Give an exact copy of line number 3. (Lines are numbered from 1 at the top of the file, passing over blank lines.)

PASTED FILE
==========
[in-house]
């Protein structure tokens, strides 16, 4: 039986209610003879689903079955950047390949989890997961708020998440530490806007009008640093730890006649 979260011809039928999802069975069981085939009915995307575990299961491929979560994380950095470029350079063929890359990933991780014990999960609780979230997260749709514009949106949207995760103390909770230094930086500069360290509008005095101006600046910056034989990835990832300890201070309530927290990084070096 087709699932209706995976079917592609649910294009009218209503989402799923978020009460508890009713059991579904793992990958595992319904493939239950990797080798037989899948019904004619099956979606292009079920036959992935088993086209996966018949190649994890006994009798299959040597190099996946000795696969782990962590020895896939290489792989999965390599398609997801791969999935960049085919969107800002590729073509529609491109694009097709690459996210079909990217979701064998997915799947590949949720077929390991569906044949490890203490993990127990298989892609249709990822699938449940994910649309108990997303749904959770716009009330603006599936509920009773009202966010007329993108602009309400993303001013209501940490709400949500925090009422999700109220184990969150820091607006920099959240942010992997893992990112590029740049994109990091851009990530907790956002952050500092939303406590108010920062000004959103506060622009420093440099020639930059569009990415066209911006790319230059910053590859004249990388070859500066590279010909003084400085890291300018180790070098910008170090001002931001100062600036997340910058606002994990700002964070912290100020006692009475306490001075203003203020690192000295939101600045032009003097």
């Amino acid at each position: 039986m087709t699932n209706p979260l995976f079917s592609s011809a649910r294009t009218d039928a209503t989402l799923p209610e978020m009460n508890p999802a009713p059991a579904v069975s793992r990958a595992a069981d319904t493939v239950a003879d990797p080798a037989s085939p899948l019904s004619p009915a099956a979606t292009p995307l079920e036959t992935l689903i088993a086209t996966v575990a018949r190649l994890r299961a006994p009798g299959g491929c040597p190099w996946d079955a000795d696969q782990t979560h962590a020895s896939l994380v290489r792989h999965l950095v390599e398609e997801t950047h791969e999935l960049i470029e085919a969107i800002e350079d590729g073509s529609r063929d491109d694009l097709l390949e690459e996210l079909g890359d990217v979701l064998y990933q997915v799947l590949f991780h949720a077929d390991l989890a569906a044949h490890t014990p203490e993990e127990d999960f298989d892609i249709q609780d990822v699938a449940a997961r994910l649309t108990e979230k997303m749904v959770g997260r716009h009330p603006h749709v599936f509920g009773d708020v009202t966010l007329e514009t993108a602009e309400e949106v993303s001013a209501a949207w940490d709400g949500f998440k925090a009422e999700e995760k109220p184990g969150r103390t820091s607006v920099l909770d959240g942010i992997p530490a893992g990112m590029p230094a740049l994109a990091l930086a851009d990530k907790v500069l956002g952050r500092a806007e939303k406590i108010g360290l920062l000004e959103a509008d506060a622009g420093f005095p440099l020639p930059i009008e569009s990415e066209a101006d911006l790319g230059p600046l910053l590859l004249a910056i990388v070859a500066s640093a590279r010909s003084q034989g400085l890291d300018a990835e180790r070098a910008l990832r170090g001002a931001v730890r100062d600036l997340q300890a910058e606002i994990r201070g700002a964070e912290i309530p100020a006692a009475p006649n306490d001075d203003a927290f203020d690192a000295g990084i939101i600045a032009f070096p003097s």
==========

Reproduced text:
């Amino acid at each position: 039986m087709t699932n209706p979260l995976f079917s592609s011809a649910r294009t009218d039928a209503t989402l799923p209610e978020m009460n508890p999802a009713p059991a579904v069975s793992r990958a595992a069981d319904t493939v239950a003879d990797p080798a037989s085939p899948l019904s004619p009915a099956a979606t292009p995307l079920e036959t992935l689903i088993a086209t996966v575990a018949r190649l994890r299961a006994p009798g299959g491929c040597p190099w996946d079955a000795d696969q782990t979560h962590a020895s896939l994380v290489r792989h999965l950095v390599e398609e997801t950047h791969e999935l960049i470029e085919a969107i800002e350079d590729g073509s529609r063929d491109d694009l097709l390949e690459e996210l079909g890359d990217v979701l064998y990933q997915v799947l590949f991780h949720a077929d390991l989890a569906a044949h490890t014990p203490e993990e127990d999960f298989d892609i249709q609780d990822v699938a449940a997961r994910l649309t108990e979230k997303m749904v959770g997260r716009h009330p603006h749709v599936f509920g009773d708020v009202t966010l007329e514009t993108a602009e309400e949106v993303s001013a209501a949207w940490d709400g949500f998440k925090a009422e999700e995760k109220p184990g969150r103390t820091s607006v920099l909770d959240g942010i992997p530490a893992g990112m590029p230094a740049l994109a990091l930086a851009d990530k907790v500069l956002g952050r500092a806007e939303k406590i108010g360290l920062l000004e959103a509008d506060a622009g420093f005095p440099l020639p930059i009008e569009s990415e066209a101006d911006l790319g230059p600046l910053l590859l004249a910056i990388v070859a500066s640093a590279r010909s003084q034989g400085l890291d300018a990835e180790r070098a910008l990832r170090g001002a931001v730890r100062d600036l997340q300890a910058e606002i994990r201070g700002a964070e912290i309530p100020a006692a009475p006649n306490d001075d203003a927290f203020d690192a000295g990084i939101i600045a032009f070096p003097s």